At its thirty-first session, in March 2016, HLCP had considered a discussion paper on the topic of risk, prevention and resilience presented by the World Food Programme (WFP) and requested further exploration of those analytical concepts, their interlinkages and their potential application across different United Nations pillars. At the thirty-second session, WFP introduced a paper entitled “Risk, prevention and resilience: exploring the conceptual linkages” which offered definitions for and examined relations among the concepts, which had largely developed independently in difference contexts and thus tended to lack consistent understanding.
The paper outlined three broad options for going forward, for consideration by the Committee:
(a) Interoperability of concepts: allowing the concepts of risk, resilience and prevention to continue to develop independently, but attempting to ensure a degree of interoperability between them by establishing common definitions and points of convergence;
(b) A coherent framework for concepts: seeking to bring the concepts into a single risk and resilience framework by resolving the conceptual ambiguities and establishing a standardized sequence of actions for risk management and resilience-building, including across humanitarian and development work;
(c) A framework for the wider development context: seeking to incorporate these concepts into a system-wide view of the work of the United Nations to guide its broader efforts to achieve sustainable development.
The Committee affirmed the importance of greater clarity on these interlinked concepts and their utility for the work of the United Nations system.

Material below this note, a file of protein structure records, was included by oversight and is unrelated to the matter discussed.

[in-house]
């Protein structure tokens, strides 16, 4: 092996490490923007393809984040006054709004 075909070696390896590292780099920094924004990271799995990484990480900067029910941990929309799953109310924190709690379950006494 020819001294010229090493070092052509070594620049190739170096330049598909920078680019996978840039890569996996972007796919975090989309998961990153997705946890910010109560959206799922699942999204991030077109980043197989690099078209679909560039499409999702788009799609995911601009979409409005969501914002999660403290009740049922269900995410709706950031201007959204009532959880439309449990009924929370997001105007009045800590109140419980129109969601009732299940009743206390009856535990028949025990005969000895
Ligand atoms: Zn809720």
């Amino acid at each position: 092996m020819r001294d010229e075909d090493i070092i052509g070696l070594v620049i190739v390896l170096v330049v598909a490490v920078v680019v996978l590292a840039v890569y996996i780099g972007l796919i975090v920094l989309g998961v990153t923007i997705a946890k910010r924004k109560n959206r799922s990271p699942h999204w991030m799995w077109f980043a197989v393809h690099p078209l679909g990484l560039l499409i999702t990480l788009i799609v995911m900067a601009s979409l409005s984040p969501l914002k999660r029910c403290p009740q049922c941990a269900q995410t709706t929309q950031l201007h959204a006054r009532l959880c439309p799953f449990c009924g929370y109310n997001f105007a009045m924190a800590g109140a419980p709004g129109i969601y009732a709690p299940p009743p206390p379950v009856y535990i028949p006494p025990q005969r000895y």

Overall, the Committee viewed the three proposed options as a continuum of necessary efforts that could be pursued in steps, rather than as mutually exclusive pathways. There was broad agreement within the Committee that, at a minimum, interoperability of concepts, taken preferably a bit further by also considering its programmatic application in the broader context, would help strengthen the credibility and effectiveness of the United Nations system. In addition, common language and conceptual understanding could serve as an enabling basis for joint analysis within, but potentially also across, pillars.
The Committee welcomed the progress of work as outlined in the paper on risk, prevention and resilience and, as a first step, requested the task team, under the leadership of WFP, to deepen its work on interoperability of concepts and a potential conceptual framework on risk and resilience, taking into account the feedback and guidance provided during the discussion. The Committee agreed to revert to the item at its thirty-third session, with a report on progress.